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vendredi 21 octobre 2016

Pancake, Fries, Rissole

 “ ’Uru easy ” by Lola

Lola leaves her taro plantation and, as usual, she’s delighted to get back to her own recipes. Every dish turns out easy, she said. Even if cooking art needs a little attention and care. She knows it and deals with. Magic of the Polynesian way of life where time doesn't count.

Need it be said that the fare ahimā'a, the kitchen where she operates, is widely open to all winds. This lodgings under the awning of the main building is the focal point of the family home. It's provided with the typical Tahitian oven (ahimā'a), dug in the ground, also a gas stove and a huge stone sink, fed by a spring.

The fare ahimā'a, its oven, fire, and stove
For her 'uru day, she brings together the breadfruits that have already passed the night, head upside down to drain their white sap. For the 3 following recipes, she choose them on the breadfruit tree at different stages of ripening: the first pulpous eventually slightly overripe, the second firm and the third a little flabby.

'uru ripe
As you probably know, the flesh of this fruit, is a "miracle of nature according to the first nutritionists of the eighteenth century".  Crushed and turned into flour or kneaded and spread into dough, its flesh can enter making desserts and sweet or savory donuts. In the category of neutral or salty recipes, and its use as bread or vegetable, Lola books you: 'uru pancake (Patty or Galette), 'uru fries or chips, and 'uru rissole (or brown 'uru).

‘Uru Pancake or galette
With an unctuous fruit, overly ripe, flabby but not really sour as pōpoi, the old way of breadfruit preservation in Polynesia... Packed in banana leaf, braised in a hot stone oven, the result moves away completely. 'Uru pancake is a dry foodstuff.

However, just as primitive and rudimentary, the 'uru pancake recipe (galette de ‘uru) differs because it uses utensils that didn't exist in the old times of Polynesia: not having known the Iron Age, neither metal plate on wood fire, nor wok or skillet. It's akin to the culinary practices of cassava or millet pancakes in Africa.

...cut open the breadfruit and take its flesh
Tear off the cottony 'uru flesh out of its rind with a spoon. Crush it with a pestle. Wear it on fire without any fat. Heat it in the container without ceasing to mix it with a wooden spatula until the dough thus formed exudes all its liquid.

The pancake is ready when, remaining well compact, the dough is crispy on the edges and takes a golden hue. It can have the consistency of an unleavened bread.

As the millet patty
You can eat it hot or cold, as such as bread. On mode snack, spread above, for taste, stewed fruit, jam, pate, sausage or other topping.

'Uru fries or chips
Slice an 'uru, firm and juicy, peel it. Cut the breadfruit into thin slices at your convenience. Choose your oil and, when it boils, dip them into and let fry.

In a skillet, return them to be browned on both sides. If you're hurry, throw them directly into boiling oil in a fryer, like potatoes. Add salt if it suits you. Drain, serve hot!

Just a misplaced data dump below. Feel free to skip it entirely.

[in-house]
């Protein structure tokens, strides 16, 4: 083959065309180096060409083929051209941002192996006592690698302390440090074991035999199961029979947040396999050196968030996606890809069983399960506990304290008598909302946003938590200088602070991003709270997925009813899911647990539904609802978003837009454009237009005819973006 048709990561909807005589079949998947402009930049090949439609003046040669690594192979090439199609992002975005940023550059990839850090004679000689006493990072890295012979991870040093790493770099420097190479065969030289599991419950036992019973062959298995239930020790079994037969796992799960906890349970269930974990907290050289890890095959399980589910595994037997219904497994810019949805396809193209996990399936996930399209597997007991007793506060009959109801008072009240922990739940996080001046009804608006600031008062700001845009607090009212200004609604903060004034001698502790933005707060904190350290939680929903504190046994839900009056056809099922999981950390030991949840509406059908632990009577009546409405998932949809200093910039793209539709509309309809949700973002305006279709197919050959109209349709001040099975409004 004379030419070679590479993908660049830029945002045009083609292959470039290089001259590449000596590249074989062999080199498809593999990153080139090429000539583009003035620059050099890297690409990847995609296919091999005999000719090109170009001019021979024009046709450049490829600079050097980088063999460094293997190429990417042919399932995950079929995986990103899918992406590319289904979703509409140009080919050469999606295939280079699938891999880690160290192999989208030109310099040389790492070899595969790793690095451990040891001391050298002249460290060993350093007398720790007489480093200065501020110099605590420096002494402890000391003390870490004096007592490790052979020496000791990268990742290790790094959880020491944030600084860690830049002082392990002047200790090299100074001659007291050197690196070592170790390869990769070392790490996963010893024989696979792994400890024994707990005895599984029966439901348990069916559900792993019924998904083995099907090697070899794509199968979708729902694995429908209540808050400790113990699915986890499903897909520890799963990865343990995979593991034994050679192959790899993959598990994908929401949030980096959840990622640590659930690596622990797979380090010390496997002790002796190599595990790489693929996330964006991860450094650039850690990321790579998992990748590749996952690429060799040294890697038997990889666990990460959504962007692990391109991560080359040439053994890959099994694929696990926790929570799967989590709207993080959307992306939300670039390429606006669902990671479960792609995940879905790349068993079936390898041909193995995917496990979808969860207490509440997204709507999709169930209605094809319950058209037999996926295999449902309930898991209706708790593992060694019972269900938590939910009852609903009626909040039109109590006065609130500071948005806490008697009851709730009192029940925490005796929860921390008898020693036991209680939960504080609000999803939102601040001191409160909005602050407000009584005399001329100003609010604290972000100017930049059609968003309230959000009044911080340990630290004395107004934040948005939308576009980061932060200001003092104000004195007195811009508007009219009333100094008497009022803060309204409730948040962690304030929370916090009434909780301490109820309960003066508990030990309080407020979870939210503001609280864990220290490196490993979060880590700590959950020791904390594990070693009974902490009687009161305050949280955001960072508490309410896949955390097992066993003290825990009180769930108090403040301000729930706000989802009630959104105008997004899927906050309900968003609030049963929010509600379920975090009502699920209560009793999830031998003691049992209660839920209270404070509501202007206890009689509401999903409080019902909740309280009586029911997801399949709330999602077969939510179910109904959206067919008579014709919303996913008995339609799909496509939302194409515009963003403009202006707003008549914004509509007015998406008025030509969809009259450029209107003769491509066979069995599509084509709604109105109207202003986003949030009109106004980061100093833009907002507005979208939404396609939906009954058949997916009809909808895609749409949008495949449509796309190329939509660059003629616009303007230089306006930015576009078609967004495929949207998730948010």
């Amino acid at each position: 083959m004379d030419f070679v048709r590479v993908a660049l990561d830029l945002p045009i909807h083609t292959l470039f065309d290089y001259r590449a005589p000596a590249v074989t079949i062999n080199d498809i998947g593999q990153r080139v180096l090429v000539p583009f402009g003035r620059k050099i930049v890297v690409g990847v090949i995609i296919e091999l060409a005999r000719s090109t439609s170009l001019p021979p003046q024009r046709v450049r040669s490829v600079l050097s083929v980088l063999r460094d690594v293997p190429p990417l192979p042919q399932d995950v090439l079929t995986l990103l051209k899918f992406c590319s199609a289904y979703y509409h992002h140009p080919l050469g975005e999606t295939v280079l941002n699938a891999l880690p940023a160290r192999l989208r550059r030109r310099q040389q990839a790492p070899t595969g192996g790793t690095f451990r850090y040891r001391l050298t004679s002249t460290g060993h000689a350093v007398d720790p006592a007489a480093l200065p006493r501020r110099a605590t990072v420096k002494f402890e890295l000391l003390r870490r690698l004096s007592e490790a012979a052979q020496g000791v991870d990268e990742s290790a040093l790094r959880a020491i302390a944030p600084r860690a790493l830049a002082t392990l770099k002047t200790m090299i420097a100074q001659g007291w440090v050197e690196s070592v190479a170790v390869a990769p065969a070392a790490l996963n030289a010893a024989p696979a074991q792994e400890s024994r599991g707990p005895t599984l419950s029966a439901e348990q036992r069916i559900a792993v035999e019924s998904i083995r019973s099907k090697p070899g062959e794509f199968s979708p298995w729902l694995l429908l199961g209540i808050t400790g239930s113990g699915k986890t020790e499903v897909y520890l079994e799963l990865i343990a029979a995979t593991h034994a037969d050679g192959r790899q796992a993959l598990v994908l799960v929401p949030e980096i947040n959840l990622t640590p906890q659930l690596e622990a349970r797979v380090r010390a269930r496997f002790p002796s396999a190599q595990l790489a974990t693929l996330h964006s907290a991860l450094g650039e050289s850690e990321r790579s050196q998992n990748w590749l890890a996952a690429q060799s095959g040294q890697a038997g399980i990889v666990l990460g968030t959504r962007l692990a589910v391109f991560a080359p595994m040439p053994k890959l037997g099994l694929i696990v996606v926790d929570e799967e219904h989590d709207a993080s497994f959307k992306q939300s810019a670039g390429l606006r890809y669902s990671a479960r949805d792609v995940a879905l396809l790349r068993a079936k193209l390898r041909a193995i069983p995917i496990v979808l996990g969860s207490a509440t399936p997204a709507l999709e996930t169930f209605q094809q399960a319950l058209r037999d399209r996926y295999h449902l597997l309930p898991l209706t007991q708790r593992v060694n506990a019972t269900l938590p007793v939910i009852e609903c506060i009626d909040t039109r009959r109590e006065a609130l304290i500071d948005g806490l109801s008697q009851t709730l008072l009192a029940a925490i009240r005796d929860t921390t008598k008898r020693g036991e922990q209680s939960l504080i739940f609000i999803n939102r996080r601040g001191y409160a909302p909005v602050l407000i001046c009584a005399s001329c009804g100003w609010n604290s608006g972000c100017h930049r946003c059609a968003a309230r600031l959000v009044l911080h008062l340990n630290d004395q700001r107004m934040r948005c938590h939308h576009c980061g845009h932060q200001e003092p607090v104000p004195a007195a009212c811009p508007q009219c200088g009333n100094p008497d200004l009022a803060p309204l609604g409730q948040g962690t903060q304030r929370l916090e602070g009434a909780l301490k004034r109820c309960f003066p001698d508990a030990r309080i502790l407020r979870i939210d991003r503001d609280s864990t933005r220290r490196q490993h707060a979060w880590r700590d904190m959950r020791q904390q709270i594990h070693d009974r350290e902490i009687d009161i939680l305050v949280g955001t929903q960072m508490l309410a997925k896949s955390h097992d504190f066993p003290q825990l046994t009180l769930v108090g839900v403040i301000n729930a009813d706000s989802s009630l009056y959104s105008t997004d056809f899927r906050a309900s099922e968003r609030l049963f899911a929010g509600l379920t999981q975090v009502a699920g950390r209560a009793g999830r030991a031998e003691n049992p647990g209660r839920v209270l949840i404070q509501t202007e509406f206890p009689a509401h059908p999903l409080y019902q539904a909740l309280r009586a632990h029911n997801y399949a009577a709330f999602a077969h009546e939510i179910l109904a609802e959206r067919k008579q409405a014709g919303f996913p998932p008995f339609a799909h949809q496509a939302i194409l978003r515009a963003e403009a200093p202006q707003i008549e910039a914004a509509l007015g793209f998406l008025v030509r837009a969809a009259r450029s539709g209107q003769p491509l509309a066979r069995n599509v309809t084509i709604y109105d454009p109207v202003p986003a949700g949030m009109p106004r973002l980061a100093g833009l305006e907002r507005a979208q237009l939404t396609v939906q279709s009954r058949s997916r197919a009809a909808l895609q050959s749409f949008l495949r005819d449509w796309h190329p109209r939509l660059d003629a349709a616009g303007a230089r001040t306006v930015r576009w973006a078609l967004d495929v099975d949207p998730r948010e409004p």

Bask each face
If you want them more fluffy. Instead, start by cooking the 'uru into its skin in the oven. You can also pre-cook the slices or steam and drain well before immersing in oil. Question as to how long you plan in the kitchen!

 uru rissole
Take an 'uru real tender. Peel it. Mash the flesh pureed. In a bowl, add egg, salt, herbs, a hint of fat, and blend.

An 'uru very firm
Mix thoroughly and knead this dough, adding a bit of flour (from 'uru or wheat), if all seems too fluid. When the dough is consistent, make dumplings, then flatten them.

In a skillet, heat a little oil. Place your rissoles delicately. Let them be roasted well. Once a grilled slight odor escapes, return them. They should be nicely browned to be cooked. You can stuff your rissole with minced meat, all-white chicken, bacon or raw fish scraps or already cooked.

'uru‘s rissole
Drain on a banana leaf or paper towel to keep them warm. Serve them still-smoldering. With a fresh salad.

Inexpensive and appetizing meals
"Lola's Recipes" are suitable for small budgets. Those whose fare is provided with the tutelary breadfruit or near charming neighbors. The Polynesians share easily and your portal is adorned in the "times of plenty" by the fruit of their offerings.

Home-style cooking, it uses the food leftovers and can accommodate them ingeniously according to your wishes. Younger generations sulk a little the 'uru and tended to lunge onto imported crisps. But if the taste is almost similar, it keeps its originality. Dare variety with the fruit of the breadfruit tree!

Lola in charge in the kitchen!
Don't hesitate, so ... to reintroduce the breadfruit in your cooking, this gluten-free fruit-vegetable.  Because many food manufacturers have gone astray and, for taking advantages of intensive farming, more productive and more profitable, have perverted flours used in the ordinary bakery.

Back to natural. Don't despise native culture! And don't let rot on the tree a fruit so blessed by nature.

An article of Monak

Read also:
- A novel of the Polynesian writer, Célestine Hitiura Vaite: Breadfruit (http://www.abebooks.com/Breadfruit-Celestine-Hitiura-Vaite-Penguin-Canada/16622260301/bd )

Copyright Monak. Ask for the author’s agreement before any reproduction of the text or the images on Internet or traditional press.

mercredi 19 octobre 2016

"Sao" Generations

Saga of an Oceanian cracker

At random vessels sailing Pacific during the last third of the twentieth century, the “Sao”, a cracker, intended first for the long-haul fleets as "sea biscuit" for its conservation, approached the continent of the Oceanian Islands.